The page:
Here’s a bright idea that might not have thrilled Thomas Edison, but it is inventive and indicative of the innovative spirit not always associated with America anymore.
A Walgreens drug store is going totally off the power grid and generating its own energy.
After installing 800 solar panels, two wind turbines and geothermal technology, the store will produce 28 percent more electricity than it needs.
That’s 220,000 kilowatt-hours of juice each year.
This particular Walgreens is not in New York or Los Angeles. It’s in Evanston, Ill.
Instead of a wealthy individual making the conversion in order to profess his or her own environmentalist philosophy, a major American corporation is taking the lead in self-sustainability for once.
Apparently, someone in Walgreens’ executive suites has come to realize that the investment in the hardware on the front end will pay dividends and result in savings for years to come.
In fact, Walgreens has made other sustainability moves at other stores, installing solar panels in 150 locations.
The company also has put energy-efficient lighting and energy monitors in several locations.
Now, in Evanston, the national chain seems to pouring all of its energy-saving resources into one store to see if it can operate totally independent of the local electric utility.
It’s hard to believe Walgreens would have taken this quantum leap without doing an extensive cost-benefit analysis first.
There’s an additional benefit beyond any cost savings to the company or easing the strain on the environment.
If a drug store, particularly a 24/7 drug store, is energy-independent, that means it could stay open to serve the public during any sort of natural or man-made disaster.
Can you imagine how beneficial it would be to have pharmaceuticals available to local physicians and hospitals in the event of catastrophes ranging from floods and hurricanes to terrorist attacks?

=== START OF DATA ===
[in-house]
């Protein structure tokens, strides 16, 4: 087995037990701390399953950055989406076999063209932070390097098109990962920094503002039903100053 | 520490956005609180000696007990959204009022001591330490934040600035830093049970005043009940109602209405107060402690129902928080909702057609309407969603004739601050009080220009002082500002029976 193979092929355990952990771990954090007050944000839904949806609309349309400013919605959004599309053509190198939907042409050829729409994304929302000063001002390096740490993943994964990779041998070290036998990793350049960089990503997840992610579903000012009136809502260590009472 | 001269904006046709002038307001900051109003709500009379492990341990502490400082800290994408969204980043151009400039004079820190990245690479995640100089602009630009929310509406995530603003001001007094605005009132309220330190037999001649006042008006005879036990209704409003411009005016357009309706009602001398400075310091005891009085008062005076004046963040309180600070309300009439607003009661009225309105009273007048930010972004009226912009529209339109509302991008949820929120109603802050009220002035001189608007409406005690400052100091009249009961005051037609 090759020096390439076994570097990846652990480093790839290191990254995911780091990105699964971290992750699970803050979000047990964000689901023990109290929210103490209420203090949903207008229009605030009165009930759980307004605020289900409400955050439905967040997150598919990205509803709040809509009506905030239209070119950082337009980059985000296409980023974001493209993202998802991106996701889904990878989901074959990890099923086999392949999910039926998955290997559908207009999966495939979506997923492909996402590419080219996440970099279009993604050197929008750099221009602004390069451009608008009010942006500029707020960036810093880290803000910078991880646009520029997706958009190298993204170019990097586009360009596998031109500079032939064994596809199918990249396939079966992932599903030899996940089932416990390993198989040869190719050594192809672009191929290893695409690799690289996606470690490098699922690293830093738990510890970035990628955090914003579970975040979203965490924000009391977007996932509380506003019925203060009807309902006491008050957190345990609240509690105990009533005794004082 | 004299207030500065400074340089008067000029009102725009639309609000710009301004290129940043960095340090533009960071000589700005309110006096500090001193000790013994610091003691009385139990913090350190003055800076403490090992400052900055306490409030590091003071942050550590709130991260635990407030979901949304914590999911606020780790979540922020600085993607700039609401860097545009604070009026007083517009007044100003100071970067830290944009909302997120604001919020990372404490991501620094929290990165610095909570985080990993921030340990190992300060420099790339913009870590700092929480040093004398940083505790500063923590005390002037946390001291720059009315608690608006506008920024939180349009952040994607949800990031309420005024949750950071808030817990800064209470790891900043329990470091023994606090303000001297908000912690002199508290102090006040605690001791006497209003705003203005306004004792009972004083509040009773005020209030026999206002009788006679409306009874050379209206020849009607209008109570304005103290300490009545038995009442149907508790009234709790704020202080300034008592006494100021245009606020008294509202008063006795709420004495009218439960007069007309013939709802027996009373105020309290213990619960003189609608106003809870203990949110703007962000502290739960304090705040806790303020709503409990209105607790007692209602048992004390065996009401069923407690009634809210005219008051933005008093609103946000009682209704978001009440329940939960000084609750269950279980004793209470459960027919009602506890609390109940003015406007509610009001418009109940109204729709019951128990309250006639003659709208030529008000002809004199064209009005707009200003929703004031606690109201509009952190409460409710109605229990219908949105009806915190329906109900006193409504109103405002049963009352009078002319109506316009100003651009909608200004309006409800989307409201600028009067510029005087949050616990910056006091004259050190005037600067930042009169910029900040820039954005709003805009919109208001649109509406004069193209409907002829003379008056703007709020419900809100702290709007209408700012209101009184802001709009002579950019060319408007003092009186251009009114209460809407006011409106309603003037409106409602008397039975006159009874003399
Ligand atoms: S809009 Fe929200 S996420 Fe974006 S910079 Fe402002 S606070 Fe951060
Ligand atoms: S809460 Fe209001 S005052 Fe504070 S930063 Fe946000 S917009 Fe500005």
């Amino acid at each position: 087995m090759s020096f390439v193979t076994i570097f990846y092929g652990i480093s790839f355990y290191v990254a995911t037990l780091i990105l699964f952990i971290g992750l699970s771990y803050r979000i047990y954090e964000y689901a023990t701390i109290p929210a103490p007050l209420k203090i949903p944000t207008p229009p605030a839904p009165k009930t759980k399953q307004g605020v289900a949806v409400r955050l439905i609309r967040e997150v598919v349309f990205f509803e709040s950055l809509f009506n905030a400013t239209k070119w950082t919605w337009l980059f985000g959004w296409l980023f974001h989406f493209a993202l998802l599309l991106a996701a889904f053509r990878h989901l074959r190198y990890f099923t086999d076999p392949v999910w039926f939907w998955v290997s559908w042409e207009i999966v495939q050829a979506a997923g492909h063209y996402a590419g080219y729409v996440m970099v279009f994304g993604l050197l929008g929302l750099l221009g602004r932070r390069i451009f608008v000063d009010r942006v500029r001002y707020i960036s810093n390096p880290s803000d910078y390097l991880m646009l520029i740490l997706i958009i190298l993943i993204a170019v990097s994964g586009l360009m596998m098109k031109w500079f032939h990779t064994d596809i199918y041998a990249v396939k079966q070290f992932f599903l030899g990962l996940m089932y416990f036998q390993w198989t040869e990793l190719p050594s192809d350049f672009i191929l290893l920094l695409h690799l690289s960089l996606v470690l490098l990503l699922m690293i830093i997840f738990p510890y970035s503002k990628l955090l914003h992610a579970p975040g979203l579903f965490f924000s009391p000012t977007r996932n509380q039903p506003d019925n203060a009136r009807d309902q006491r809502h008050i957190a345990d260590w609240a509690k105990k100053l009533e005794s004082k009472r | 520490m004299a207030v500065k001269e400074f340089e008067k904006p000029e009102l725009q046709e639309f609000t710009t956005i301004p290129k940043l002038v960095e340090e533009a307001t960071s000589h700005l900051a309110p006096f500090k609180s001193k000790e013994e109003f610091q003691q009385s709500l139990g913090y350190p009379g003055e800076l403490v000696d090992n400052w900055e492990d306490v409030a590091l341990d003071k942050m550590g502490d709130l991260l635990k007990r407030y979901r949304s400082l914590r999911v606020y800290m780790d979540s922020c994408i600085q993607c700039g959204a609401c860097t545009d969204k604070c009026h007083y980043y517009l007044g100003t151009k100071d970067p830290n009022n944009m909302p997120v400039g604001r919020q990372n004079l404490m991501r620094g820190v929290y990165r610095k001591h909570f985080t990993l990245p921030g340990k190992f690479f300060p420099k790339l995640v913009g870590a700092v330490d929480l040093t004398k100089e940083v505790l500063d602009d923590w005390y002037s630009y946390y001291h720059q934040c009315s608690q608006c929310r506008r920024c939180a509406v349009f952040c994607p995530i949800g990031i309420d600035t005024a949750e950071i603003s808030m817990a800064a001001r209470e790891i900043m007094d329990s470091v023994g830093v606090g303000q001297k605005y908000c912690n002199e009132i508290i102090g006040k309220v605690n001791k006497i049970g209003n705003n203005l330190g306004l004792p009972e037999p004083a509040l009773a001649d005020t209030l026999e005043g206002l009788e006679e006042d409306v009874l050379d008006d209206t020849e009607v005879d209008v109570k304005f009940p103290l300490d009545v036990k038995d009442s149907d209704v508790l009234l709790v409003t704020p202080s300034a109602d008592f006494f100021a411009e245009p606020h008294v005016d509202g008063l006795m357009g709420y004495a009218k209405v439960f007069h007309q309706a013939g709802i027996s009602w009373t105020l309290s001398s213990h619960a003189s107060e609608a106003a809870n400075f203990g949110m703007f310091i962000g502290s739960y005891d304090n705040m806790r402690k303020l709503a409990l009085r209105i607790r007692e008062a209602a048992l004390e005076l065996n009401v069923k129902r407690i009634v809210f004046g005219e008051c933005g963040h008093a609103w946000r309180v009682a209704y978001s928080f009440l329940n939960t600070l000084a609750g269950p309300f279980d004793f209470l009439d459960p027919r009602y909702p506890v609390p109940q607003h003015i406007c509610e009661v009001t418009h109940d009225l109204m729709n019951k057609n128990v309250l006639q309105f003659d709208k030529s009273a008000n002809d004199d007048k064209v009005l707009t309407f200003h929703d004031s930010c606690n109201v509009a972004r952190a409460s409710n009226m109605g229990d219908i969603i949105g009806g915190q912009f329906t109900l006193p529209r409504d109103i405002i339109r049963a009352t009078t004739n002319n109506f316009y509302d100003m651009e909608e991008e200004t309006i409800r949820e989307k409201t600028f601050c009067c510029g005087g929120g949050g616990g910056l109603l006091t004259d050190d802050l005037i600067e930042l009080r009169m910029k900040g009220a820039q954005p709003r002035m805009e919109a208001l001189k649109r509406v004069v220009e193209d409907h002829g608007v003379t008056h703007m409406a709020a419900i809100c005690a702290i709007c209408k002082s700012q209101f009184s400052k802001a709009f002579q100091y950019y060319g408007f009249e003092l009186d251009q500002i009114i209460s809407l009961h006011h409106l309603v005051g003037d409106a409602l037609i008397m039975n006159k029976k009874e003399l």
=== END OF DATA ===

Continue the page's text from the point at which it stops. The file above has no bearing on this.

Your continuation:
Potentially life-saving technology, especially technology dependent upon electricity, frequently is not available to anyone except law enforcement and emergency management personnel during a disaster.
Telephones go out and cell towers are so jammed with calls that smart phones don’t seem so smart.
Computers that aren’t battery-operated go down, and battery-operated laptops and tablets must be recharged at some point.
Suppose the calamity is bacterial instead of weather-related or warfare-related. If some sort of illness sweeps the countryside, wouldn’t it be reassuring to know that the pharmacy would not let us down?
If all this seems like paranoid doom and gloom, remember that the 9/11 Commission found that one-third of radio communications during the Sept. 11, 2001, attacks on America were either unintelligible or incomplete.
Hospitals long ago realized they need their own backup power systems because they become focal points when massive hardships strike.
In the days of westward expansion, self-sufficiency was not only considered smart. It was essential for survival.
We as a society have deluded ourselves into thinking that, because we have a sophisticated infrastructure, it is impenetrable.
One look at your television screen when the cable goes out during a thunderstorm should be plenty of proof to the contrary.